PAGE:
Species of fish we need to protect

Our fish need our protection. Fact. Disturbingly, the International Union for Conservation of Nature (IUCN) have just advised that, as of July 2017, there are 455 critically endangered species of fish on their list. Which means that 3% of all presently evaluated fish species in our oceans, rivers, lakes and seas are listed as critically endangered, and 81 of the 455 are already considered to be extinct. These are startling statistics and are figures that are showing no sign of decline. 

Amongst many others, varieties of our beloved sharks, rays, skates and swordfish, sturgeon, salmon, trout and freshwater whitefish, carp and bream and giant catfish are all on the critically endangered list and are “on their way out!”. Many of these species of fish are species that you, as avid enjoyers of Kayak Fishing, will encounter during an average day’s sea or river fishing.

So, what should you do if one of these endangered fish ends up on your hook?

Simple, release it back into the water! Catch and release. Catch and release. Catch and release. We can’t say it enough. However, before you do release that wonderful specimen back into it’s natural habitat, we encourage you to take a few photos and make a few notes. For example, the location of where you caught the fish. How many fish and what size they were. If they were adult or juvenile. If they were swimming or feeding. This is all extremely valuable information and we urge you to share it, along with any photos that you might have, with the relevant local and online wildlife officials. 

Railblaza Camerabooms are a great accessory for those of us who practice catch and release fishing and want to preserve not only the the moment, but help record, preserve and improve the environment and the lives of fish that live there. The Camerabooms are rods that securely hold your camera, phone, GoPro or any other recording device at an adjustable distance from you. They slot neatly into the Railblaza Starports that are fastened to your kayak allowing you to safely record your adventures without worrying about dropping your precious device into the water or not having enough hands to capture the moment successfully! So, catch, kiss and release that fish with confidence in the knowledge that every precious moment is being recorded with the aid of your trusty Railblaza Camerboom!

LINK > Cameraboom > Accessories > Sale Page

Below we have listed 5 of the most endangered species of fish on the planet in the hope that we  are able to help you to clearly identify and therefore observe any one of them in their natural world, and then report back what you have been lucky enough to see, so that we can all play our part in the protection and preservation of these wonderful creatures, and plus, you definitely wanna be able to identify a Goliath Grouper if you just so happen to come across one, because it is awesome and if one of these ends up on your hook, then you are gonna need to prepare yourself to be pretty darn awesome too!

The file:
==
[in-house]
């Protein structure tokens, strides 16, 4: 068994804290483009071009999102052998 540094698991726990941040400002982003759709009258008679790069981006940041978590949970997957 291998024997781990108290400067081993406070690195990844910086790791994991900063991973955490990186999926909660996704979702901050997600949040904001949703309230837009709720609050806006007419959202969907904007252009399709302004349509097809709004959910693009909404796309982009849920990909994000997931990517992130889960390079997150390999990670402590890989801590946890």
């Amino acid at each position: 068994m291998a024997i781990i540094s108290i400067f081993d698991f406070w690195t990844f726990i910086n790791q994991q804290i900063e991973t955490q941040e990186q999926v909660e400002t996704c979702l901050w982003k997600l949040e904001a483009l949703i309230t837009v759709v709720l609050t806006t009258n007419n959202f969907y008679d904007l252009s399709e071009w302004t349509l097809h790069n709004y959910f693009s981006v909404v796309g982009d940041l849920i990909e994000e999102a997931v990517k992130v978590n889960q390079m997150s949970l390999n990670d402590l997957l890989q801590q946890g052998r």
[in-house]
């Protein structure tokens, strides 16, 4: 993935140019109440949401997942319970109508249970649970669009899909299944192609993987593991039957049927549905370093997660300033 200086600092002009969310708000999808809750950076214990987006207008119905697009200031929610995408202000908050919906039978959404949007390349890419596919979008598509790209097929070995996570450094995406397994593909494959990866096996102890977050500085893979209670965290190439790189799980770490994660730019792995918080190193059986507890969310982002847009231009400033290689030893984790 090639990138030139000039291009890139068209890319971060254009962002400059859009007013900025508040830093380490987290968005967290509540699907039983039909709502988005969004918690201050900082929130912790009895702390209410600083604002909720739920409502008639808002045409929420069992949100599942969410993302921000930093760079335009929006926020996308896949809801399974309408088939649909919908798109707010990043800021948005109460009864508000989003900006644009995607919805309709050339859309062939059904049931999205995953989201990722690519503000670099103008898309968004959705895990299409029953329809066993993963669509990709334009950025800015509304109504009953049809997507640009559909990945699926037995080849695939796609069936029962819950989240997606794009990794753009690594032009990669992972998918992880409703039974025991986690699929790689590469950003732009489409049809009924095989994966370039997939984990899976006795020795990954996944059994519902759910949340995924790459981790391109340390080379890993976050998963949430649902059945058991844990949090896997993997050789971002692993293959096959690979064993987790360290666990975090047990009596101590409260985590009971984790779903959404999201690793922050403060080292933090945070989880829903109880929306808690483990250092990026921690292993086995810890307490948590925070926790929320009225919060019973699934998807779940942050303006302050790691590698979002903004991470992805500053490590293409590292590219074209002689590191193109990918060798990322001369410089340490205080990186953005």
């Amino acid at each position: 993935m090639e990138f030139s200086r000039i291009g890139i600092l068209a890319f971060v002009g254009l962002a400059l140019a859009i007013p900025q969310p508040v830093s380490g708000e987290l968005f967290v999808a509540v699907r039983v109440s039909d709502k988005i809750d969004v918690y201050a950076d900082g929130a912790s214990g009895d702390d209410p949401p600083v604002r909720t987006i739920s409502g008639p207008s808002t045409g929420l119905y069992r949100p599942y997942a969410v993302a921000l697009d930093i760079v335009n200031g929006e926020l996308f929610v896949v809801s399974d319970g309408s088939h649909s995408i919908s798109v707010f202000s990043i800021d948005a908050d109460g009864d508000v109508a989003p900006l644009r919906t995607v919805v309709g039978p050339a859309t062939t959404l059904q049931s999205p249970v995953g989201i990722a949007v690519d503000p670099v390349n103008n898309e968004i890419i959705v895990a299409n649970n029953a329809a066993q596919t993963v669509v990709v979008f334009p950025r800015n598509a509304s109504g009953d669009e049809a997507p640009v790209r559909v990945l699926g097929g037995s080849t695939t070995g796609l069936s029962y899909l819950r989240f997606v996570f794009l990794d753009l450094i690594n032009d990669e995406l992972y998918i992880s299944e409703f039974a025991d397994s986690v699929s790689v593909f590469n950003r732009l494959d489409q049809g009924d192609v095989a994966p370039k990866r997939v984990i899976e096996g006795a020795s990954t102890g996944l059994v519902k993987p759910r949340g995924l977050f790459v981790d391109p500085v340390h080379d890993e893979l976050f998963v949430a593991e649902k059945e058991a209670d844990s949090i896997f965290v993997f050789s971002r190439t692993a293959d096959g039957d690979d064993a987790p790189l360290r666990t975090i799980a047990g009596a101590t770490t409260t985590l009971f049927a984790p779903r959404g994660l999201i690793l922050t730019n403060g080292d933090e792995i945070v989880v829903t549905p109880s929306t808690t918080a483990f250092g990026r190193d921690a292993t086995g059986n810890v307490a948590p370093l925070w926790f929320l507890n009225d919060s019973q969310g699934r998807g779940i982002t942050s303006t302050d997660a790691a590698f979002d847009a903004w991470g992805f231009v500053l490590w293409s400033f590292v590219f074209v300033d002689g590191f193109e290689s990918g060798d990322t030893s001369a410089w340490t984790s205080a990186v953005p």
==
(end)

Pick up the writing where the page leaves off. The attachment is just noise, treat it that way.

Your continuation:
Atlantic Halibut 

Found in the North Atlantic the Atlantic halibut is a right-eyed flounder, meaning It is flattened sideways and is the largest of the flat fish species. It’s upper surface is uniformly dark chocolate and it’s underside is pale. It can reach up to 9 feet and weigh up to 1,000 pounds and live to over 50 years. Often caught as bycatch in bottom trawl fisheries.

Maltese Ray


Historically, the Maltese ray (or skate) populated the Mediterranean Sea in the waters of Italy, Algeria, Malta and Tunisia, but can now only be found in the Straits of Sicily. Though little is known about this particular species, it is likely that it displays similar characteristics to other rays. Rarely targeted by commercial fisheries, it is unwanted bycatch.

Bluefin Tuna 

The bluefin tuna is perhaps the most iconic of endangered fish and is found throughout most of the Northern Atlantic Ocean. It is one of the fasted fish in the sea and can grow to up to 10 feet long and weigh more than 1,400 pounds. It is the sixth most threatened species in the world, sea or land and is by all measures critically endangered

European Eel 

The European eel starts it’s life in the North Atlantic, Baltic and Mediterranean Seas, but then migrates to fresh waters where it can grow to a length of 4.5 meters and live for over 80 years. Any European eel caught at sea is a juvenile and has not yet had a chance to spawn. This has led to catastrophic over fishing and a devastating effect on regeneration. 

Goliath Grouper


All species of grouper are endangered to some extent, but the Goliath Grouper is particularly threatened. Found in the subtropical seas of the eastern Pacific and the Atlantic it grows up to 8 feet in length during it’s40 yearlife span and can weigh as much as 360kg. A harvest ban was placed on the species due to rapid decline in 1990, but with a slow growth and reproduction rate population recovery will take some time.

These five species are just a few of the hundreds which are in danger. We strongly recommend that you research the species in your area and help to improve local conservation efforts by being informed and proactive. 

There are lots of local forums and facebook pages about fishing where you can find out more about which species are endangered. You can also ask local kayak fishing clubs and obviously directly from your countries government department.

Galaxy Kayaks is proud to be a part of 1% For The Planet (insert this link: https://www.onepercentfortheplanet.org/). 1% For The Planet is an international organisation whose members contribute at least 1% of their annual sales to environmental causes. You can join the organisation as both a business or individual member and strongly encourage everyone to visit their website and see the great work they do.

“We do not inherit the earth from our ancestors; we borrow it from our children” 

Native American Proverb